Prolific, peripatetic, prickly, and best known in his time as a journalist, Joseph Roth (1894–1939) has since taken his place beside Thomas Mann (whom he loathed), Robert Musil (whom he disliked almost as much), and Alfred Döblin among the giants of 20th-century German and Austrian literature. English readers will find a tormented, perennial fist-shaker in the more than 450 letters by Roth, from 1911 to 1939 (a few addressed to him), skillfully translated and nimbly edited by Hofmann, and previously only available in a 40-year-old German-language collection. Though at times gossipy, with opinions on everyone from Thomas Mann to Austrian publishers and his own Jewish background, Roth reveals himself detesting Hitlerism early and to such a degree that from the dawn of 1933 he left Germany permanently. To his good friend and fellow writer Stefan Zweig, the recipient of many of the letters, Roth wrote, “The barbarians have taken over. Do not deceive yourself. Hell reigns.” Roth was also no fan of Soviet communism. Alcohol addiction left Roth (The Radetzky March) in increasing desperation. Perhaps fittingly, Roth died at the edge of the world calamity he had projected. (Jan.)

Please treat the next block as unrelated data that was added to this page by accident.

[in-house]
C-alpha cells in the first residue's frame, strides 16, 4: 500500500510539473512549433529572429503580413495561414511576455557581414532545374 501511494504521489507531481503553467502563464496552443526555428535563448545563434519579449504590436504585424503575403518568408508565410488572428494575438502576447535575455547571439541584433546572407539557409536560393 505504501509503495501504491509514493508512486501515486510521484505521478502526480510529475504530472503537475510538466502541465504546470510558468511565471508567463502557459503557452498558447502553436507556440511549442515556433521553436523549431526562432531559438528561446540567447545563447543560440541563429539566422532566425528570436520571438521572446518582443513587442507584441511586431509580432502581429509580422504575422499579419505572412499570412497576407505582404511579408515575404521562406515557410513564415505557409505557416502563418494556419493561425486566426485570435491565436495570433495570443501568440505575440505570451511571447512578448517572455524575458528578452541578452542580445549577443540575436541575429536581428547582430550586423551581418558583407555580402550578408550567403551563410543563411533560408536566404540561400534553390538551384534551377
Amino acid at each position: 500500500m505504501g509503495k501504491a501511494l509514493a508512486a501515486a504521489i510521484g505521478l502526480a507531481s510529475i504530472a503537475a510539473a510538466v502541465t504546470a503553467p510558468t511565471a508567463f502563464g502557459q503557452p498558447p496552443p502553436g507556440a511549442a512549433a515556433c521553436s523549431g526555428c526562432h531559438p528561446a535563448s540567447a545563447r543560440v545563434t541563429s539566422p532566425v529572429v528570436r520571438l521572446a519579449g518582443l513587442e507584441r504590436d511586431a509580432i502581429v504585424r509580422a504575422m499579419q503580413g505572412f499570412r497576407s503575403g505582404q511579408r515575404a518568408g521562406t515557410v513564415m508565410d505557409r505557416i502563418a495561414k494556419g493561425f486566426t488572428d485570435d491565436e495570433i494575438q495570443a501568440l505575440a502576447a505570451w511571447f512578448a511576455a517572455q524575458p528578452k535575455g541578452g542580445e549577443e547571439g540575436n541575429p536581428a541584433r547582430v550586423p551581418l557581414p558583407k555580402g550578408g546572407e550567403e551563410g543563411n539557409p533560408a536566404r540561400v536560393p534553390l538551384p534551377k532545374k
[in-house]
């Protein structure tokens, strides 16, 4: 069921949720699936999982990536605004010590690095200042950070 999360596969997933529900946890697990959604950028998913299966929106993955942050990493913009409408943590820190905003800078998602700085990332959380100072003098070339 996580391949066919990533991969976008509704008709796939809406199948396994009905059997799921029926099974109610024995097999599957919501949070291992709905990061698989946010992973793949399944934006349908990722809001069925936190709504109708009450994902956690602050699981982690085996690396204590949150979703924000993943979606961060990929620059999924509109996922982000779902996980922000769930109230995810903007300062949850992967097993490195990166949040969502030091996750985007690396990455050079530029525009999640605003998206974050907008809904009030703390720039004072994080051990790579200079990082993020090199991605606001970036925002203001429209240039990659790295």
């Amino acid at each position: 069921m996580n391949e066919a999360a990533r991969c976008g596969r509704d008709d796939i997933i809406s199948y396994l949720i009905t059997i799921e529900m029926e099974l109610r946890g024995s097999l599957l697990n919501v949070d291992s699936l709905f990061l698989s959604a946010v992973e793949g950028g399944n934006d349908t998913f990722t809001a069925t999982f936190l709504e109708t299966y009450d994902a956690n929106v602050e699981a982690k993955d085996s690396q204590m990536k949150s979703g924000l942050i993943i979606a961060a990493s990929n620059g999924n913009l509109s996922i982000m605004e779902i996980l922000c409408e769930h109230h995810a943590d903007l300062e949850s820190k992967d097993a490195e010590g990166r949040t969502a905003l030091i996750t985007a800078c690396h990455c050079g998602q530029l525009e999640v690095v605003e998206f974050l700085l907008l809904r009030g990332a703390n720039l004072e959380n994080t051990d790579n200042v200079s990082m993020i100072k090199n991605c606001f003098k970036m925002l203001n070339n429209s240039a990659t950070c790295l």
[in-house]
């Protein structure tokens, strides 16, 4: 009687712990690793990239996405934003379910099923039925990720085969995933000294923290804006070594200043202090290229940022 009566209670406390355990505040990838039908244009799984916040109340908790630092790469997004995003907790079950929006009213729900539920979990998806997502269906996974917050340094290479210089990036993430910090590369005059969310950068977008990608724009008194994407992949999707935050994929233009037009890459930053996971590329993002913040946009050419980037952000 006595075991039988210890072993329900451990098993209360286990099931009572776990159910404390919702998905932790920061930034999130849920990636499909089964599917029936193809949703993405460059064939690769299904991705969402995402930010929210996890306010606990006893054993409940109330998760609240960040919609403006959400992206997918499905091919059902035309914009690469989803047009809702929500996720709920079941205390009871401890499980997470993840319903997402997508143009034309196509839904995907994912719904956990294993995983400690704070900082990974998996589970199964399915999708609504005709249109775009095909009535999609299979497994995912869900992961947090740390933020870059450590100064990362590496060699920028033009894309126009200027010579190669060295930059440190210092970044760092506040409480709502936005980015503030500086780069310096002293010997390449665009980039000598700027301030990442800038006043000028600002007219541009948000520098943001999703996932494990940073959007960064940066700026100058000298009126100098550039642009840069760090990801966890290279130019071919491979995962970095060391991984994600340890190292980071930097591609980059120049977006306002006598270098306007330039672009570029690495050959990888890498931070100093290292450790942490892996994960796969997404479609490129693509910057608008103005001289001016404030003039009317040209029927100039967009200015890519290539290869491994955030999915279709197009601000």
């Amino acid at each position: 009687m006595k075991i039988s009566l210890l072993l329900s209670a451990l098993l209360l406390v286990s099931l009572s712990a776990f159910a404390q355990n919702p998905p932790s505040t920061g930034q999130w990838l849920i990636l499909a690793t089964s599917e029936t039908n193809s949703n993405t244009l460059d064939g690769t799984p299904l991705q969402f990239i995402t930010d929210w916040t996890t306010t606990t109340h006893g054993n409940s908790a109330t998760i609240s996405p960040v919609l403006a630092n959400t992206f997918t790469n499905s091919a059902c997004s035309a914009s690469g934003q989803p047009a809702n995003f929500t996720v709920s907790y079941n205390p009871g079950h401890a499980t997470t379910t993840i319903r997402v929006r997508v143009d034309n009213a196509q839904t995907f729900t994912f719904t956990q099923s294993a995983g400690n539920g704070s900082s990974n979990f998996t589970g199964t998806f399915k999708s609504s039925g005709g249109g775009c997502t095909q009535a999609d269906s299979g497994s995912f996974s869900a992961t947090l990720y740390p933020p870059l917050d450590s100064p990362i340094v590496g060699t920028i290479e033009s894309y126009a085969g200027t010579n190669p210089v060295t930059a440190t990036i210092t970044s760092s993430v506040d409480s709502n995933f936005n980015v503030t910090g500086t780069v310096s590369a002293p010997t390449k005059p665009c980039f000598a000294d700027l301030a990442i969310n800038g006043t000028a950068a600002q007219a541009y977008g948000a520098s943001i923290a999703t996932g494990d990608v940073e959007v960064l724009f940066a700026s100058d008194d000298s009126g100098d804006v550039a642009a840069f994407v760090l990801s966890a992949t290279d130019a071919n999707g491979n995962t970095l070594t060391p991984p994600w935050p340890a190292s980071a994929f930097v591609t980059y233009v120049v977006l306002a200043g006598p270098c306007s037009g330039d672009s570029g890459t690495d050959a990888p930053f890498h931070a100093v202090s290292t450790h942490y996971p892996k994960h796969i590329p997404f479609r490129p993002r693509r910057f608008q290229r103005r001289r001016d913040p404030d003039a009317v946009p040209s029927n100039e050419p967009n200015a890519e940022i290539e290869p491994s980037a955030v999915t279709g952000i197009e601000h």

Commentary Magazine
Hofmann... makes a worthy Virgil through the inferno on display in these pages... Part of the pleasure of reading Joseph Roth—the novels, stories, journalism, letters all—lies in his synthesis of an easily acquired street sapience with a hard-won erudition. He has a 19th-century aesthetic molested by 20th-century crimes, a dignified formalism perverted by an absurdist undertow. Modernity for Roth is a hideous prank played on us by the angel of history.— William Giraldi
Boston Review
Reading Joseph Roth: A Life in Letters is like sitting across a café table from Roth himself... No standard biography of Roth exists in English, but this collection of his letters, superbly translated and judiciously edited by long-time Roth advocate Michael Hofmann, provides a more intimate portrait than any biography could.— Roger Boylan
William Giraldi - Commentary Magazine